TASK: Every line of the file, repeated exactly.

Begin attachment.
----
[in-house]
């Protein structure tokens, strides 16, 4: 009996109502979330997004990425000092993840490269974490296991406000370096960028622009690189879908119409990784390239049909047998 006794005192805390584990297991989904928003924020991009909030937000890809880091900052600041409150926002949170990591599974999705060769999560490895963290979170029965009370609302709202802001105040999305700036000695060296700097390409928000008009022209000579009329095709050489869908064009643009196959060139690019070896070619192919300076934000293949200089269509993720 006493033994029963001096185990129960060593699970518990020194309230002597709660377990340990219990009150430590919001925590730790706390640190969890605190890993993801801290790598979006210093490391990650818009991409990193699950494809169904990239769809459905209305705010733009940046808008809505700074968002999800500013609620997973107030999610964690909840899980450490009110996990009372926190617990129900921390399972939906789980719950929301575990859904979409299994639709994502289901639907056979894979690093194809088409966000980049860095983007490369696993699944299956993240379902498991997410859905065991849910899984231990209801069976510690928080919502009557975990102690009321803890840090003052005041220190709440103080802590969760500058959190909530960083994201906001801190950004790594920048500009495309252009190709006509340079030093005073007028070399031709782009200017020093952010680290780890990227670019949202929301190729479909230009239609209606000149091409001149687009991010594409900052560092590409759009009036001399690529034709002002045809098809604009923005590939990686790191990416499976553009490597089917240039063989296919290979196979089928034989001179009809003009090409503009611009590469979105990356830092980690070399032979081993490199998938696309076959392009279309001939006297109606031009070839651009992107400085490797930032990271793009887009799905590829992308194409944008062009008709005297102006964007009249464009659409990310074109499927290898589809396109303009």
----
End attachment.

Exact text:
[in-house]
């Protein structure tokens, strides 16, 4: 009996109502979330997004990425000092993840490269974490296991406000370096960028622009690189879908119409990784390239049909047998 006794005192805390584990297991989904928003924020991009909030937000890809880091900052600041409150926002949170990591599974999705060769999560490895963290979170029965009370609302709202802001105040999305700036000695060296700097390409928000008009022209000579009329095709050489869908064009643009196959060139690019070896070619192919300076934000293949200089269509993720 006493033994029963001096185990129960060593699970518990020194309230002597709660377990340990219990009150430590919001925590730790706390640190969890605190890993993801801290790598979006210093490391990650818009991409990193699950494809169904990239769809459905209305705010733009940046808008809505700074968002999800500013609620997973107030999610964690909840899980450490009110996990009372926190617990129900921390399972939906789980719950929301575990859904979409299994639709994502289901639907056979894979690093194809088409966000980049860095983007490369696993699944299956993240379902498991997410859905065991849910899984231990209801069976510690928080919502009557975990102690009321803890840090003052005041220190709440103080802590969760500058959190909530960083994201906001801190950004790594920048500009495309252009190709006509340079030093005073007028070399031709782009200017020093952010680290780890990227670019949202929301190729479909230009239609209606000149091409001149687009991010594409900052560092590409759009009036001399690529034709002002045809098809604009923005590939990686790191990416499976553009490597089917240039063989296919290979196979089928034989001179009809003009090409503009611009590469979105990356830092980690070399032979081993490199998938696309076959392009279309001939006297109606031009070839651009992107400085490797930032990271793009887009799905590829992308194409944008062009008709005297102006964007009249464009659409990310074109499927290898589809396109303009």